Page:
SOURCE: The Conversation
by Judith Ridner
Evolving from home production utilizing waste to industrial manufacturing using highly engineered ingredients, the making of soap has been a dirty process.
Historian Peter Ward, author of "The Clean Body: A Modern History," contextualizes handwashing among humans.
While the 1918 flu and COVID-19 are different diseases, newspaper advertisements from 1918 show that, in some ways, the two moments are strikingly similar.
SOURCE: Washington Post
The Purellification of America is about sanitation, but it is really about sanity. Fear, control, and the fear that we have no control.
SOURCE: Washington Post
Be thankful we no longer use corn cobs and rope ends.
by Constance Grady
Hand-washing as a social responsibility is a fairly new concept.
by Aleisha Smith
"The history of the unremarkable and the ordinary have an importance of their own, one that can easily surpass the history of greatness in any of its many forms."
SOURCE: Scientific American
The last time I visited Boston’s Museum of Fine Arts was in 2004 to see a Rembrandt exhibition. But I might have wandered away from the works of the Dutch master in search of an ancient Greek artifact, had I known at the time that the object in question, a wine vessel, was in the museum’s collection. According to the 2012 Christmas issue of the BMJ (preacronymically known as the British Medical Journal), the 2,500-year-old cup, created by one of the anonymous artisans who helped to shape Western culture, is adorned with the image of a man wiping his butt.That revelation appears in an article entitled “Toilet Hygiene in the Classical Era,” by French anthropologist and forensic medicine researcher Philippe Charlier and his colleagues. Their report examines tidying techniques used way back—and the resultant medical issues. Such a study is in keeping with the BMJ‘s tradition of offbeat subject matter for its late December issue—as noted in this space five years ago: “Had the Puritans never left Britain for New England, they might later have fled the British Medical Journal to found the New England Journal of Medicine.”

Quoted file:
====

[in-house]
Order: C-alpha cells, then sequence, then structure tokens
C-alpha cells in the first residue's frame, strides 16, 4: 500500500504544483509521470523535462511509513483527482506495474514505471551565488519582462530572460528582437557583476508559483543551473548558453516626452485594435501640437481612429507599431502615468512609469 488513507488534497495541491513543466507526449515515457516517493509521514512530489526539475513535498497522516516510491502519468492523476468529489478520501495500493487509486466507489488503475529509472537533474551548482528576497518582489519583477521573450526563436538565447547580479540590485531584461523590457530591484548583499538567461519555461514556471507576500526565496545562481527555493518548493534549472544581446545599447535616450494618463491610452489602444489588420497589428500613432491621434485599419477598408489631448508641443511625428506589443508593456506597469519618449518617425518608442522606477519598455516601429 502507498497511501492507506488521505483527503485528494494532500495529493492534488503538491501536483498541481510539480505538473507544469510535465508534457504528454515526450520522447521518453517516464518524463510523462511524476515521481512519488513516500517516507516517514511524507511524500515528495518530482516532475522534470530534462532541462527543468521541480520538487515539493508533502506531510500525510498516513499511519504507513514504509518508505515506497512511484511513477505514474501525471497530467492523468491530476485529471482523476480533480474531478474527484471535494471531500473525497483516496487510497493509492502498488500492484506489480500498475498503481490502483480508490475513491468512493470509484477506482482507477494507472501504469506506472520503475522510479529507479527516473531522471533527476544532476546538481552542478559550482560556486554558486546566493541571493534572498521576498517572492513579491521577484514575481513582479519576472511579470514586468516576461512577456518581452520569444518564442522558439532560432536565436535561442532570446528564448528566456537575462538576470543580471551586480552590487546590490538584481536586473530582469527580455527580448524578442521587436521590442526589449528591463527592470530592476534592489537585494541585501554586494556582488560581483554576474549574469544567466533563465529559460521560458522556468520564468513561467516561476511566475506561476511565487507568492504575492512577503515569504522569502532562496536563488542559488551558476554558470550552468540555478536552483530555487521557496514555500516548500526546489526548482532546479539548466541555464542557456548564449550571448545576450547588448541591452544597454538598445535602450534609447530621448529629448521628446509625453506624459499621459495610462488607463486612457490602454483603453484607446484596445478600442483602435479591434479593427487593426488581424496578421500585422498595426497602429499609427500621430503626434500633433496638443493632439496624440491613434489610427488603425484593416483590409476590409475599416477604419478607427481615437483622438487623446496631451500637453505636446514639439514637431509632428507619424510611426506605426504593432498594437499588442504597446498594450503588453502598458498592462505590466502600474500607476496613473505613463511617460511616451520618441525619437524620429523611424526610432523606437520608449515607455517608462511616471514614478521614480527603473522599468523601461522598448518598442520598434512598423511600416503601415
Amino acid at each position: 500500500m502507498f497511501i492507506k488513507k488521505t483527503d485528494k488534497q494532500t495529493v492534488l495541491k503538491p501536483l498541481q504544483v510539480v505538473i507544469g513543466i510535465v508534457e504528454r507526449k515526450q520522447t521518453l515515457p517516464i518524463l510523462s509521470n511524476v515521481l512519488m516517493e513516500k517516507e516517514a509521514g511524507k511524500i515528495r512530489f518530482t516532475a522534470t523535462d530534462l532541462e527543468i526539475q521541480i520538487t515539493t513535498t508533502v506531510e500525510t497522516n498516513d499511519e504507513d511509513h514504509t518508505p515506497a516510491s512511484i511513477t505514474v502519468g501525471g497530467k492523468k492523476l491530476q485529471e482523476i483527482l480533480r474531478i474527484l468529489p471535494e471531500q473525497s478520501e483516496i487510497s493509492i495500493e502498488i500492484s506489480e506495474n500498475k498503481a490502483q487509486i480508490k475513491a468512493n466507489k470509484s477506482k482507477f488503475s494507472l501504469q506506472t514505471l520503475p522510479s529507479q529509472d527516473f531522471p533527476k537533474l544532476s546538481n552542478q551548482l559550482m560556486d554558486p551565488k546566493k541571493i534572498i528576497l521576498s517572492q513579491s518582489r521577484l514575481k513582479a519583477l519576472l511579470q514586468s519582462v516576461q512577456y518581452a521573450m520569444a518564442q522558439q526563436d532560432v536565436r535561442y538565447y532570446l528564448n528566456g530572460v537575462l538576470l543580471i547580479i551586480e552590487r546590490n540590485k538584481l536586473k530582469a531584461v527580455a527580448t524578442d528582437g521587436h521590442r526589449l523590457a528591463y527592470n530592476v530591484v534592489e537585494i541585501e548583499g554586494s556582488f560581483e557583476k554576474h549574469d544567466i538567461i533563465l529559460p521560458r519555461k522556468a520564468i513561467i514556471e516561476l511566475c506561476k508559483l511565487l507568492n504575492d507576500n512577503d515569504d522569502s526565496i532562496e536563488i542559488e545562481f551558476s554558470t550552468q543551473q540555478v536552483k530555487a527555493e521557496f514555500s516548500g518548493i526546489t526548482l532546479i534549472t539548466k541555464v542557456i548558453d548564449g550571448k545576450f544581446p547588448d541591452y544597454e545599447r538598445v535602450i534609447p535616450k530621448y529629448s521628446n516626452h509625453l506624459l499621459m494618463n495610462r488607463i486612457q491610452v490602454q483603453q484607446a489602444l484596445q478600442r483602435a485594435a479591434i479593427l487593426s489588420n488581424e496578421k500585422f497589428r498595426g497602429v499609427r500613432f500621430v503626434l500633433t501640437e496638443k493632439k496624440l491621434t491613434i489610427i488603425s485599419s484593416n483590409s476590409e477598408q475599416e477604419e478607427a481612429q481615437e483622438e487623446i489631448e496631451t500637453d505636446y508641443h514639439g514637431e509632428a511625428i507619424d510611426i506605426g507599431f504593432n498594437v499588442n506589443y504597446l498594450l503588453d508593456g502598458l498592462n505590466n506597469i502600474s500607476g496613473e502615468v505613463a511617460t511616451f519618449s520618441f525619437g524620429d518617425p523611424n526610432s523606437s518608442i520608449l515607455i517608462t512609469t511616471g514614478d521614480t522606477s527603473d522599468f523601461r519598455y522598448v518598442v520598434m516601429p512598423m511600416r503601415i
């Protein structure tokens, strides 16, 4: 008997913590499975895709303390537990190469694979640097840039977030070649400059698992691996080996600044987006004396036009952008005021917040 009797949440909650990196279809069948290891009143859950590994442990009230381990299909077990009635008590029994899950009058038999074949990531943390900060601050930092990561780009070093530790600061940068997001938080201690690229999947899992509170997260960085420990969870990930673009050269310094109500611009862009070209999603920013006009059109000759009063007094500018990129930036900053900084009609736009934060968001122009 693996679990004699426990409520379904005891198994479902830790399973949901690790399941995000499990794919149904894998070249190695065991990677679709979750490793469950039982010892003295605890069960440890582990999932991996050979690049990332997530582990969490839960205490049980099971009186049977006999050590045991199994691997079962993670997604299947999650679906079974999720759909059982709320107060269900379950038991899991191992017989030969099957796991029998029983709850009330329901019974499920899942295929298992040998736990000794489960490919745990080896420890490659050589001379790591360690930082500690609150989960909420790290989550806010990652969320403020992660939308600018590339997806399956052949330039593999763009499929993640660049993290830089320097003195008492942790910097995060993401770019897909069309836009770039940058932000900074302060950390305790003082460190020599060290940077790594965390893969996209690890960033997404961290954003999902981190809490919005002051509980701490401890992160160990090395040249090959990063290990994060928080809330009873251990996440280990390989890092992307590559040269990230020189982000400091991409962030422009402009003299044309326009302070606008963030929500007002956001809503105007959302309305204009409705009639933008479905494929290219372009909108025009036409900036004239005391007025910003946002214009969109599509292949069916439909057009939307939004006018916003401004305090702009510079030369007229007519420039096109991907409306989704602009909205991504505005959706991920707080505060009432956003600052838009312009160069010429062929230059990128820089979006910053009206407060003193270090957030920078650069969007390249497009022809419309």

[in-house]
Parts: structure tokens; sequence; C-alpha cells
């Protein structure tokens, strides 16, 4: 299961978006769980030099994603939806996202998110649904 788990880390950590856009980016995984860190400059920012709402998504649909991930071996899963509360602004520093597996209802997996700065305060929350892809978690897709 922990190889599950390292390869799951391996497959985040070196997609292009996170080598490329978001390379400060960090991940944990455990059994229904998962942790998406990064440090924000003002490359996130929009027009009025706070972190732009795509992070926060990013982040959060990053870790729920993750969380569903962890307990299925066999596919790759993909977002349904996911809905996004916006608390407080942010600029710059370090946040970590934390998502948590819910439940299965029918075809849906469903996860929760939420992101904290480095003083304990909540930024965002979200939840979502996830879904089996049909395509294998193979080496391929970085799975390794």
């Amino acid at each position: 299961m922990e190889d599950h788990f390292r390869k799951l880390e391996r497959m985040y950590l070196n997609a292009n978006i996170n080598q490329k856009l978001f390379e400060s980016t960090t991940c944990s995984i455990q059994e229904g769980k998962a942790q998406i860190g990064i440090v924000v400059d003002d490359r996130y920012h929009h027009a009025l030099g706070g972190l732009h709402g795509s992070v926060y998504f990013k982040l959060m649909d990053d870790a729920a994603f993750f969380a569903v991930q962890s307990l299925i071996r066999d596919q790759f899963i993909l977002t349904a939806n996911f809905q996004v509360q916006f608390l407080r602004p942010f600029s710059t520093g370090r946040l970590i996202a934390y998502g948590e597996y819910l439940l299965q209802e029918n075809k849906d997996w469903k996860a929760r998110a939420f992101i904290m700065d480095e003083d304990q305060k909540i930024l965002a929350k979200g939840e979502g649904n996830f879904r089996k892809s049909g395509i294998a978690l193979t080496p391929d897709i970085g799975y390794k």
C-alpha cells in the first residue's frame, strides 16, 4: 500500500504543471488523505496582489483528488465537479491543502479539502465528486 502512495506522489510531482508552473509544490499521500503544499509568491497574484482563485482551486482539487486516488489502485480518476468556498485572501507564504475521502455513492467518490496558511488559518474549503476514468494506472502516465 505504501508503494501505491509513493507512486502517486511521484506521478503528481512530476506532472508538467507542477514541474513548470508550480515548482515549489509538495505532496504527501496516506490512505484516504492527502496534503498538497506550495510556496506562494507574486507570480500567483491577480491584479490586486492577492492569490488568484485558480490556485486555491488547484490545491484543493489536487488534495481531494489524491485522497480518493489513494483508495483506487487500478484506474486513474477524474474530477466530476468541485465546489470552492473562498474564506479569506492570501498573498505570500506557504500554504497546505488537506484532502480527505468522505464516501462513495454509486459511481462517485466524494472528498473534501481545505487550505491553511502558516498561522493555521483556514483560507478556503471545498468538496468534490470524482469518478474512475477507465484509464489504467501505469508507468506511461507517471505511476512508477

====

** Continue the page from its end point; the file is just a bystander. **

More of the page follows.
- The Real Reason the American Economy Boomed After World War II
- Florence Revives Medieval Plague-Era ‘Wine Windows’ for Contactless Service
- Tulane Canceled a Talk by the Author of an Acclaimed Anti-Racism Book After Students Said the Event Was 'Violent'
- Sunday Reading: Hiroshima
- More Than a Century Before the 19th Amendment, Women were Voting in New Jersey
- Black Americans Who Served in WWII Faced Segregation and Second-Class Roles
- Lincoln Library Cancels Exhibition Over Racial Sensitivity Concerns
- Nixon Did Call the Military on Protesters. He Just Covered It Up.
- Historians Pay Tribute: ‘Today We Live In John Hume’s Ireland, And Thank God For That’
- Let Us Drink in Public